Your flight tickets will be issued and handed to you locally; details are subject to change.

Flight:                    Iran Air Tehran to Shiraz

Area Information:          Shiraz

Shiraz is the capital of the Fars province of Iran, and lies about 935 kilometres south of Tehran. The
city's altitude is 1,600 metres with a very pleasant climate and mild winters. Shiraz is a must on the
travellers list as it boasts numerous sites of interest such as the tombs of Saadi and Hafez who were
each considered the greatest poets of thier time. The populous quarters in the center of Shiraz are busy
trading areas. The picturesque quality of the Iranian bazaar is enhanced here by the presence of
nomads or semi-nomads belonging to southern Iranian tribes.

Transfer:                  You will be met and taken to your hotel.




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Accommodation:              Homa Hotel for 2 nights

Recently refurbished, the Homa Hotel has 209 en-suite rooms. Hotel facilities include a 24 hour coffee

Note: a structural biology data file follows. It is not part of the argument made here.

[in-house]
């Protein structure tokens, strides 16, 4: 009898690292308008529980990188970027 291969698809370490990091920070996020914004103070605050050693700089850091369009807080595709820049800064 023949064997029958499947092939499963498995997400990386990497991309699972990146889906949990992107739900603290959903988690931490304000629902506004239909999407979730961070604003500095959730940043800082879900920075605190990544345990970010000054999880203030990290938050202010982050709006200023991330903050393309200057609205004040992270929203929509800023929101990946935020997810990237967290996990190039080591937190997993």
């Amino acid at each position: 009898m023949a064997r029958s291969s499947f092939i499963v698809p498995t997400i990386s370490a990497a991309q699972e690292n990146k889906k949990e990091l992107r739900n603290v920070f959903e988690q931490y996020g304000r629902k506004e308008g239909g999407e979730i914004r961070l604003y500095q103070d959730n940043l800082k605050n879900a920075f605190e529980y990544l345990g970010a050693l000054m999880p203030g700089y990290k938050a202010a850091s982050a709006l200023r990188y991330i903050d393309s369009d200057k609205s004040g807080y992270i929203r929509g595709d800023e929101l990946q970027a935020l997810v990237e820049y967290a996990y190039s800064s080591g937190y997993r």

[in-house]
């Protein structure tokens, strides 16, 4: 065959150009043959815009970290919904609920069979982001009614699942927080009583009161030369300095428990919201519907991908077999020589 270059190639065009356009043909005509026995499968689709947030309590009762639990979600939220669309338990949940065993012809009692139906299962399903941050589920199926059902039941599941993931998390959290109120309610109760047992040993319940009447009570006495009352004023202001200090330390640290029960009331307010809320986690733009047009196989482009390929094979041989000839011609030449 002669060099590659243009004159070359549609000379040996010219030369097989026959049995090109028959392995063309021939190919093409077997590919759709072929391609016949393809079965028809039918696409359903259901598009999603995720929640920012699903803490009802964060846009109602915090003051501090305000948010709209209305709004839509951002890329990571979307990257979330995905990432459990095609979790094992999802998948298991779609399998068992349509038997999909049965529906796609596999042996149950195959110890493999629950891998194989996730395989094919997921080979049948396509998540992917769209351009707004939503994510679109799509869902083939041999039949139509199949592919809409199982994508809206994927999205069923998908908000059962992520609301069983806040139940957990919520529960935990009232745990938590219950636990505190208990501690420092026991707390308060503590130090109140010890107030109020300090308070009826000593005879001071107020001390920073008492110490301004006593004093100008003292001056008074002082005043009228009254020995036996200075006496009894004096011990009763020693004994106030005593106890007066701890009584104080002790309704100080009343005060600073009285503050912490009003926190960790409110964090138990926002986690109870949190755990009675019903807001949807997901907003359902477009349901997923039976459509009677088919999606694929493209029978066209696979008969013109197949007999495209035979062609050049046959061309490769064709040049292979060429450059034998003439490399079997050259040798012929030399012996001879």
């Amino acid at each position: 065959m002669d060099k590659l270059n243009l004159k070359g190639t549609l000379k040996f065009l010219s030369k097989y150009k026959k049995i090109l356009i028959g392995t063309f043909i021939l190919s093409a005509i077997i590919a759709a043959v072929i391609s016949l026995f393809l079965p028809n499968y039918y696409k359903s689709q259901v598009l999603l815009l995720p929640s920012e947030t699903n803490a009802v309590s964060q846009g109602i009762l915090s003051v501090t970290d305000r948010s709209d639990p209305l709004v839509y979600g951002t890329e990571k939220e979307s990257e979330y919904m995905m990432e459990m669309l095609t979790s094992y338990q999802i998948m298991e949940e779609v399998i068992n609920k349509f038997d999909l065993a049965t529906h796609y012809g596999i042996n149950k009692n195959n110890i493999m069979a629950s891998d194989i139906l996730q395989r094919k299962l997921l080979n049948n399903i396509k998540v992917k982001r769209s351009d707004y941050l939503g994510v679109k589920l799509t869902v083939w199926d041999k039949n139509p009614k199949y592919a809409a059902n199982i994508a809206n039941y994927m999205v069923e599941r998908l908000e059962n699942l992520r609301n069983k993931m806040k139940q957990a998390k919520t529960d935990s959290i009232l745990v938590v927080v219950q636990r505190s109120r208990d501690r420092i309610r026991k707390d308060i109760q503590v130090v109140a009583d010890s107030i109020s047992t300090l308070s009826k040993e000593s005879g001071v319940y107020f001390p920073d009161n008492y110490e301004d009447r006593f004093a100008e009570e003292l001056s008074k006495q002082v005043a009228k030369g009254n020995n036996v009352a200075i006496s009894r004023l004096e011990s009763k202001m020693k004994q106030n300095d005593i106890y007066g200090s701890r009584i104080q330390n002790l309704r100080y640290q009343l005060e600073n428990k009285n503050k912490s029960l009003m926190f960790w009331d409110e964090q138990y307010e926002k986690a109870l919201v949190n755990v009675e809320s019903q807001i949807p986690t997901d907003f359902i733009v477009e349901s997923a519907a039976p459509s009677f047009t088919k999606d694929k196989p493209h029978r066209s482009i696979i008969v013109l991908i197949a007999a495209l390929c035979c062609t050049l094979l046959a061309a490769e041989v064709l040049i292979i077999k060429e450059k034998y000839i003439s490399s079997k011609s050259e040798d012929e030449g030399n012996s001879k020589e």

shop, 2 restaurants, a tea lounge, room service, sauna, jacuzzi and a business centre.

Excursion:                  Afternoon tour of Shiraz.

This afternoon's sightseeing will include a visit the beautiful Eram gardens, the Nasir ol-Molk Mosque
which exhibits some fine Qajar period tile work, the tomb of the poet Hafez and the Ali Ibn Hamzeh
Shrine emblazoned with mirror tiles.

Meals:                Breakfast, Dinner
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Day 3 - Saturday 14 March 2009

Excursion:                  Full day visit to Persepolis and Nagsh-e-Rostam.

Today you will see the palace of the Achaemenid kings at Persepolis, and the rock cut tombs and reliefs
at Nagsh-e-Rostam, a 50 minute drive from Shiraz.

The palace at Persepolis was the site to which the Archaemenid kings came to celebrate the Iranian
New Year (Now-Ruz), and the achievements of their ancestors in religious ceremonies, to receive
foreign delegations, and to be buried. Construction of the palace was started by Darius I, the great
Achaemenian king who created and reorganised an empire which was eventually larger and more
efficiently ruled than any other the ancient world had yet seen. Darius conceived Persepolis as the